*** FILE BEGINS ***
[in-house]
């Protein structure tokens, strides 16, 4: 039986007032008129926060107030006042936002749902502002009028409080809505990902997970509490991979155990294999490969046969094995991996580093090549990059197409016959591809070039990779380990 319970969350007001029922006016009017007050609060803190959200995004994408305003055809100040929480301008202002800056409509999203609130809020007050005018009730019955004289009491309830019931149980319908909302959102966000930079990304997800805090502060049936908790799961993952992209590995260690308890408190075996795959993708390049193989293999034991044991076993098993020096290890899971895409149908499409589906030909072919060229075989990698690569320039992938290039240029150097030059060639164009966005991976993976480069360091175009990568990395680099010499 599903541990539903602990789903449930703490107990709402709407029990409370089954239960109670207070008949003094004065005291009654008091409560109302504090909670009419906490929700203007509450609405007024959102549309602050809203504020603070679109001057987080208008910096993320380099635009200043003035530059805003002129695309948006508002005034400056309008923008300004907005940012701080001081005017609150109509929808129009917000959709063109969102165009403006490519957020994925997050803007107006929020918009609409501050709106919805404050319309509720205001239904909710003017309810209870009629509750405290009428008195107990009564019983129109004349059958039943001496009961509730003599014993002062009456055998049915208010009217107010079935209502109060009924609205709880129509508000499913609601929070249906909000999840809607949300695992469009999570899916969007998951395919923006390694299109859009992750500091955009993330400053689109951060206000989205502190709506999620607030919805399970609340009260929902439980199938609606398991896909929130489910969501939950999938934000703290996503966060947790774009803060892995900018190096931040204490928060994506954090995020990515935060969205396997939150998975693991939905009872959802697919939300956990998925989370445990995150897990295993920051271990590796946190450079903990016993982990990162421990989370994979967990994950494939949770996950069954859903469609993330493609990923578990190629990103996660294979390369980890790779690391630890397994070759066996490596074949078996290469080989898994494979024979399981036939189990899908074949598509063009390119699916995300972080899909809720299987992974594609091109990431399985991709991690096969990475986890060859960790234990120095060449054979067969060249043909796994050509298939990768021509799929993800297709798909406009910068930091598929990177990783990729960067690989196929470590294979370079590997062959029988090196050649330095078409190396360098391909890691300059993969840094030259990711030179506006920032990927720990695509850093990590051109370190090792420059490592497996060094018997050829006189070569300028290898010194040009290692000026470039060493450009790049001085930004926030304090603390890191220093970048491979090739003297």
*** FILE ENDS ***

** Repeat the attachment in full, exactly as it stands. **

[in-house]
């Protein structure tokens, strides 16, 4: 039986007032008129926060107030006042936002749902502002009028409080809505990902997970509490991979155990294999490969046969094995991996580093090549990059197409016959591809070039990779380990 319970969350007001029922006016009017007050609060803190959200995004994408305003055809100040929480301008202002800056409509999203609130809020007050005018009730019955004289009491309830019931149980319908909302959102966000930079990304997800805090502060049936908790799961993952992209590995260690308890408190075996795959993708390049193989293999034991044991076993098993020096290890899971895409149908499409589906030909072919060229075989990698690569320039992938290039240029150097030059060639164009966005991976993976480069360091175009990568990395680099010499 599903541990539903602990789903449930703490107990709402709407029990409370089954239960109670207070008949003094004065005291009654008091409560109302504090909670009419906490929700203007509450609405007024959102549309602050809203504020603070679109001057987080208008910096993320380099635009200043003035530059805003002129695309948006508002005034400056309008923008300004907005940012701080001081005017609150109509929808129009917000959709063109969102165009403006490519957020994925997050803007107006929020918009609409501050709106919805404050319309509720205001239904909710003017309810209870009629509750405290009428008195107990009564019983129109004349059958039943001496009961509730003599014993002062009456055998049915208010009217107010079935209502109060009924609205709880129509508000499913609601929070249906909000999840809607949300695992469009999570899916969007998951395919923006390694299109859009992750500091955009993330400053689109951060206000989205502190709506999620607030919805399970609340009260929902439980199938609606398991896909929130489910969501939950999938934000703290996503966060947790774009803060892995900018190096931040204490928060994506954090995020990515935060969205396997939150998975693991939905009872959802697919939300956990998925989370445990995150897990295993920051271990590796946190450079903990016993982990990162421990989370994979967990994950494939949770996950069954859903469609993330493609990923578990190629990103996660294979390369980890790779690391630890397994070759066996490596074949078996290469080989898994494979024979399981036939189990899908074949598509063009390119699916995300972080899909809720299987992974594609091109990431399985991709991690096969990475986890060859960790234990120095060449054979067969060249043909796994050509298939990768021509799929993800297709798909406009910068930091598929990177990783990729960067690989196929470590294979370079590997062959029988090196050649330095078409190396360098391909890691300059993969840094030259990711030179506006920032990927720990695509850093990590051109370190090792420059490592497996060094018997050829006189070569300028290898010194040009290692000026470039060493450009790049001085930004926030304090603390890191220093970048491979090739003297």